This painting is Girtin’s most famous piece, showing the view out over Chelsea and Battersea, with the Red House Mill and the Thames as prominent features of the landscape. The White House itself is in sharper relief against the blues and greys of the painting, an effect Girtin achieved by barely applying any paint to that area of the paper, giving it a brightness deserving of the reflection it casts on the river.
The White House at Chelsea
Date of work
Watercolour on paper 29.8 x 51.4 cm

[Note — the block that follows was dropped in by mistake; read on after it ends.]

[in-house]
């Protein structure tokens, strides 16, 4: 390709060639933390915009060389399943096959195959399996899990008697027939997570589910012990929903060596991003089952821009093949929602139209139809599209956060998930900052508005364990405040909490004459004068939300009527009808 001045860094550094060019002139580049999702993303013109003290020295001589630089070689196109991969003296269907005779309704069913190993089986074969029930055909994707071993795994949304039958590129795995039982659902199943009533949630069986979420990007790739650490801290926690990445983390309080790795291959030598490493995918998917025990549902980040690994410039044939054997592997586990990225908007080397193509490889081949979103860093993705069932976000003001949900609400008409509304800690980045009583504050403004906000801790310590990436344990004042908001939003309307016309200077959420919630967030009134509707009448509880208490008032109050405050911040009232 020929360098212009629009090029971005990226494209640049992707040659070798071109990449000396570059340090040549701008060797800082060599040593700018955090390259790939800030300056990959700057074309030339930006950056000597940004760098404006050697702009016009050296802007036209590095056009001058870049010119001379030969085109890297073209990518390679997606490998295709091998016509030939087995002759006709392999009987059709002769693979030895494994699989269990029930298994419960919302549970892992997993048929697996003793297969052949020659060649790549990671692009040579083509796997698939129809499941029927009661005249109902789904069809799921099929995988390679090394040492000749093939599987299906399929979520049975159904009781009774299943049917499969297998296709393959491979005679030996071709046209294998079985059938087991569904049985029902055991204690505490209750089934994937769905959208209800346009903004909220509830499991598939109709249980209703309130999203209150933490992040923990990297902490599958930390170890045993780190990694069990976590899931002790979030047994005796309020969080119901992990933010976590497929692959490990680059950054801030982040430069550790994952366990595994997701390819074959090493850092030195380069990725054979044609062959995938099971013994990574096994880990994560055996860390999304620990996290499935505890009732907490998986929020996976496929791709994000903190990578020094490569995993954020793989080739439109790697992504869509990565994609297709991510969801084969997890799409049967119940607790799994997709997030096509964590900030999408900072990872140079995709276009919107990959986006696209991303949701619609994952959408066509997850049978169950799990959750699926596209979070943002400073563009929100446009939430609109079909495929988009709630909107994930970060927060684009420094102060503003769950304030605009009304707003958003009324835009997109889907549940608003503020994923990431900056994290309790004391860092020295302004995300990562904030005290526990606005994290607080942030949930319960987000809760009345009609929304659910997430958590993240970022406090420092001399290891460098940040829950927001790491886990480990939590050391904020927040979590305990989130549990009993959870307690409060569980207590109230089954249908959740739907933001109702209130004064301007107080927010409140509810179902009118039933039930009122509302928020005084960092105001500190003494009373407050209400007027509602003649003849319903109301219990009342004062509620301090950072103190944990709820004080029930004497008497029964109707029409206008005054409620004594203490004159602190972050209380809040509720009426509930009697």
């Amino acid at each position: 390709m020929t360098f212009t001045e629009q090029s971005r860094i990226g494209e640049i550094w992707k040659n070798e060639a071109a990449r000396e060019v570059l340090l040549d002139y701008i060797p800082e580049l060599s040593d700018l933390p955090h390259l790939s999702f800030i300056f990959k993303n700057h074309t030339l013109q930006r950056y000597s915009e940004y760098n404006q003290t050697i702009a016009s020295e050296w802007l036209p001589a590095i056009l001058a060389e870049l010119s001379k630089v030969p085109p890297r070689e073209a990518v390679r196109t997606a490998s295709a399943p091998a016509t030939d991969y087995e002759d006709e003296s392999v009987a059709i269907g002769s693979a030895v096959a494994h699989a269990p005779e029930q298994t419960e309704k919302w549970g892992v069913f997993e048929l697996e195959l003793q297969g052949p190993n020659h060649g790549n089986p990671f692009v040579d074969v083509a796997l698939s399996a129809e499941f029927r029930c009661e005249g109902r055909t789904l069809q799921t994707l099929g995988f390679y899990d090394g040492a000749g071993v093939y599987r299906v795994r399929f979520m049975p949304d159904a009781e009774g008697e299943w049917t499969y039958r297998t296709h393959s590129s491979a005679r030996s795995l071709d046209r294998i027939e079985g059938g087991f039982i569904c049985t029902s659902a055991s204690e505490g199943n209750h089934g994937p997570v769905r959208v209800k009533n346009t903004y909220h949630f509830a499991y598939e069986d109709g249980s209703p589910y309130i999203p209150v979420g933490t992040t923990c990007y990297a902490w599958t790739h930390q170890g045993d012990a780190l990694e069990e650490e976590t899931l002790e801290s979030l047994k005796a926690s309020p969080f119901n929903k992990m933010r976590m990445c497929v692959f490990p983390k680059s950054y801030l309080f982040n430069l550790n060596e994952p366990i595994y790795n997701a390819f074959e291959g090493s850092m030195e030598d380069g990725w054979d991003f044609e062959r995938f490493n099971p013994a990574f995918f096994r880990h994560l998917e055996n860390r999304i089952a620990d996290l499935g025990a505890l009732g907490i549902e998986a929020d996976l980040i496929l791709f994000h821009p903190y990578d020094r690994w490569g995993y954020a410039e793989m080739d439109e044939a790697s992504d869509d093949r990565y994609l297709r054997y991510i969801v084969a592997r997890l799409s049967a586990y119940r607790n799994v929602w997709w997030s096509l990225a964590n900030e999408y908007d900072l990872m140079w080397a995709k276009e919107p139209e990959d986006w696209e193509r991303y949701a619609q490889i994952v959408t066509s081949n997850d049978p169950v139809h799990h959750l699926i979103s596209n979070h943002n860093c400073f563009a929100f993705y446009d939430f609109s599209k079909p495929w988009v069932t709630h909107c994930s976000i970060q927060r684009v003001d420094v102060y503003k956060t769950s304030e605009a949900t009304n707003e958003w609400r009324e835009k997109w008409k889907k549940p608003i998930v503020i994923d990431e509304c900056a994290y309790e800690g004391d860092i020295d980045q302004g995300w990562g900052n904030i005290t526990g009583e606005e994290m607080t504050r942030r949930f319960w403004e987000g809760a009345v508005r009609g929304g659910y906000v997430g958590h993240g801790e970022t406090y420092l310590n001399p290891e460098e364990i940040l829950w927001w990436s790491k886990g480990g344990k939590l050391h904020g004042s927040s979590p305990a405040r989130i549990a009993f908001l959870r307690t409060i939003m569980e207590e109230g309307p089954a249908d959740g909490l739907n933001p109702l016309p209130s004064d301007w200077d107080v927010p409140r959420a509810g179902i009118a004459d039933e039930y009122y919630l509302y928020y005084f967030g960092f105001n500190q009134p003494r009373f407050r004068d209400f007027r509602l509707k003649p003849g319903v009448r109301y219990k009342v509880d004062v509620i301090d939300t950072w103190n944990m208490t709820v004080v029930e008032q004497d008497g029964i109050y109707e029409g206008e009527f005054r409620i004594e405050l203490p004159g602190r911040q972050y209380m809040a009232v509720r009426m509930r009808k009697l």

Thomas Girtin (1775 – 1802) was an English painter and etcher, and an important figure in the establishment of watercolour painting as a respected medium in art. Born in Southwark, he formed a lasting friendship and rivalry with fellow watercolour artist J.M.W. Turner. His bold, experimental style had a lasting influence on British art, with the use of strong colours, pens, ink and varnish. Turner himself felt that Girtin was the stronger artist of the two, with Girtin’s death at the age of 27 causing him to reflect that ‘Had Tom Girtin lived I should have starved.’